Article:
NZXT unveiled their Hue 2 accessories a few months back, each with an integrated digital controller, and now their Aer RGB 2 Starter Kit has arrived at our doorstep. The kit includes the new Hue 2 hub and two 140mm Aer RGB 2 fans (kits with two or three 120mm fans are also available). Are these fans an improvement over their predecessors? And how does Hue 2 compare to the original? Let’s find out in this rapid-fire review.
- CAM-powered for seamless software control and nearly infinite customization
- Uniquely shaped, custom engineered light guide creates stunning visual effects, with uniform light dispersion
- Compatible with all HUE 2 controllers and accessories.
- Daisy chain and group fans together for additional lighting effects
- PWM fan with optimized cooling and whisper-low 22 dBA
- Fluid dynamic bearing engineered to last over six years
As far as we understand it, the idea behind Hue 2 is this: integrating controllers into each accessory, whether that’s a fan, pump or lighting strip, allows greater customisation and flexibility. The CAM software is then able to synchronise lighting between different components, even if you daisy chain different components together (like case fans and light strips) before they reach the Hue 2. Each input (“channel”) on the Hub can support 40 LEDs, but our testing will be much more restrained – just two Aer RGB 2 case fans will connect to our Hue 2 hub.
We wired the input from one fan to the output of another, then wired the output of the first fan into the Hub 2. The connections on the fan push all the way in to lie flush with the body of the fan, while the connections at the hub protrude a little to make them easier to grasp. We also needed to provide power for each fan, so we ran each of their power inputs to a spare fan header on our motherboard (confusingly, the manual suggests that you can plug the fan power cables into the hub itself, but this doesn’t seem possible.) Now, all we needed to do is wire up the Hue 2 itself, which required finding a spare USB 2.0 header on the motherboard and a spare Molex cable from our power supply. Now, we were ready!
Or rather, we thought we were ready. After powering on our PC and installing the CAM software (and then disabling its constant low hard drive space reminders), we tried to set up the lighting. We were instructed to click on the channel first, then set its lighting, but no channels were offered to us although the fans were plainly on. We nudged one of the fans and it turned bright blue – a loose connection somewhere? We pushed in all of the connections at the fan end and discovered one was fractionally adrift. With a swift tap, the lights went fully on and we were finally in business.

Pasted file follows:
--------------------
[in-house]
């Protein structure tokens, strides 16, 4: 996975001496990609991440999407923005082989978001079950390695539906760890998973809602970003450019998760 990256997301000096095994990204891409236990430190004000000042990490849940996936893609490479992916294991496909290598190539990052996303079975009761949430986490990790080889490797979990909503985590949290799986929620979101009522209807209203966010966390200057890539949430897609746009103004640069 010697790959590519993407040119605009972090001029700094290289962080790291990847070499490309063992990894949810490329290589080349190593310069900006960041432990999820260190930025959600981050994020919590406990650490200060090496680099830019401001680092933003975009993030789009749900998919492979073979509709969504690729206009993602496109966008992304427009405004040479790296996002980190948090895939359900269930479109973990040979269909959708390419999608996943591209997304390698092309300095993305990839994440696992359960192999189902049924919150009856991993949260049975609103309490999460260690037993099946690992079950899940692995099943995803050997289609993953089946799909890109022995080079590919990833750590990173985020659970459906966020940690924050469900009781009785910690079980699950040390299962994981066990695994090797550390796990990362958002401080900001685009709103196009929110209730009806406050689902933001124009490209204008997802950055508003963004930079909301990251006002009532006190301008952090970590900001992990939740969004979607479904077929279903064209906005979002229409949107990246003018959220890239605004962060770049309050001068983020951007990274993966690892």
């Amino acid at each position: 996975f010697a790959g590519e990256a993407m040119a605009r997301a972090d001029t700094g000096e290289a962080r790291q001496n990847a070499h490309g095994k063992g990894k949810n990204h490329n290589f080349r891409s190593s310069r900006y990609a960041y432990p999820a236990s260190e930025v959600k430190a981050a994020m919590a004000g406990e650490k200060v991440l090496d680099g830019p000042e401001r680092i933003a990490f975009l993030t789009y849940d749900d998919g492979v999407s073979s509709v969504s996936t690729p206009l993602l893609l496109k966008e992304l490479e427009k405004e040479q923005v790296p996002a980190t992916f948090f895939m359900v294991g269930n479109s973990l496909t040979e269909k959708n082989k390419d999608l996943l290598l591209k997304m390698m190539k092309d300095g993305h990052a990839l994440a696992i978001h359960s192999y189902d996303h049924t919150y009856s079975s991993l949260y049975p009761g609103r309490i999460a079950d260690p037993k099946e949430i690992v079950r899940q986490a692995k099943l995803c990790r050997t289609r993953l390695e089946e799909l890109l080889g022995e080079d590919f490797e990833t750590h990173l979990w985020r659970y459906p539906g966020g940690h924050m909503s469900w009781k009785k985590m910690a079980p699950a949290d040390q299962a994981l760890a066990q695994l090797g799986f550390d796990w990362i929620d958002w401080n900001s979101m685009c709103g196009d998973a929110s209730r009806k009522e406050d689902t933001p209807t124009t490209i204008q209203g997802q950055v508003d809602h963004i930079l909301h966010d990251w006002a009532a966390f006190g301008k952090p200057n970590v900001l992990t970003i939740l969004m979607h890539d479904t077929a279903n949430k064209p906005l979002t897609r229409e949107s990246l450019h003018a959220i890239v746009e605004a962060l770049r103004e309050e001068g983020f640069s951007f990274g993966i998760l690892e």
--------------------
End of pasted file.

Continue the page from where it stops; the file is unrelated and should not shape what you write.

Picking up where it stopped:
Now, the CAM software did show us a channel. We clicked on its check box and then were able to set our lighting effects, with a plethora of choices: static lighting, rainbow waves, flashes, marquees and many more. As well as set lighting patterns, you can also choose the lights to reflect your CPU or GPU temperature, your frame-rate or even events in games like Counter-Strike (like the bomb going off or your current health total).
The only missing feature would be greater compatibility with other RGB peripherals and components – although clearly each manufacturer will be motivated to stake out their own ecosystem and sell more of their own accessories, I feel that a unified approach would ultimately offer greater commercial success as users are able to mix-and-match to get the best hardware regardless of vendor.
Each of the effects was displayed with some verve on the fans themselves. The semi-translucent material used on the the periphery of the fans provides a beautiful look, with even and diffuse lighting that was fluidly animated. In comparison to the Thermaltake fans in our current test rig, the Aer RGB 2 fans provided a much cleaner and brighter look. However, the LEDs are only visible on one side, so fans mounted at the front of your case will only be visible from the front or the back, whereas fans with LEDs within the blades are visible from both angles.
Altogether, the Aer RGB 2 kit worked well in our testing. The 140mm versions we tested shifted quite a bit of air without ever becoming loud, although we lack the equipment to test their capabilities in a more scientific fashion. There don’t appear to be any material differences in the fans themselves, so if you liked the original Aer RGB fans then these should be more of the same.
The lighting effects are also superior to those of other RGB case fans we’ve tested, with an extremely high number of effects to choose from and a very satisfying appearance especially for animated effects. The Hue 2 hub does require routing a fair few cables, but ultimately this investment of effort is completely worthwhile. Therefore, we’re happy to recommend the Aer RGB 2 to our readers – especially if they’re going to be filling up their case with some of NZXT’s other RGB-encrusted coolers and accessories.
However, we can’t yet justify upgrading from the original Hue ecosystem to the Hue 2. While being able to fix and match different accessories on the same channel is helpful, the added functionality isn’t worth the significant investment. However, new accessories that only work on Hue 2 hardware may be better reasons to upgrade – and we will endeavour to test any such models in the future to find out.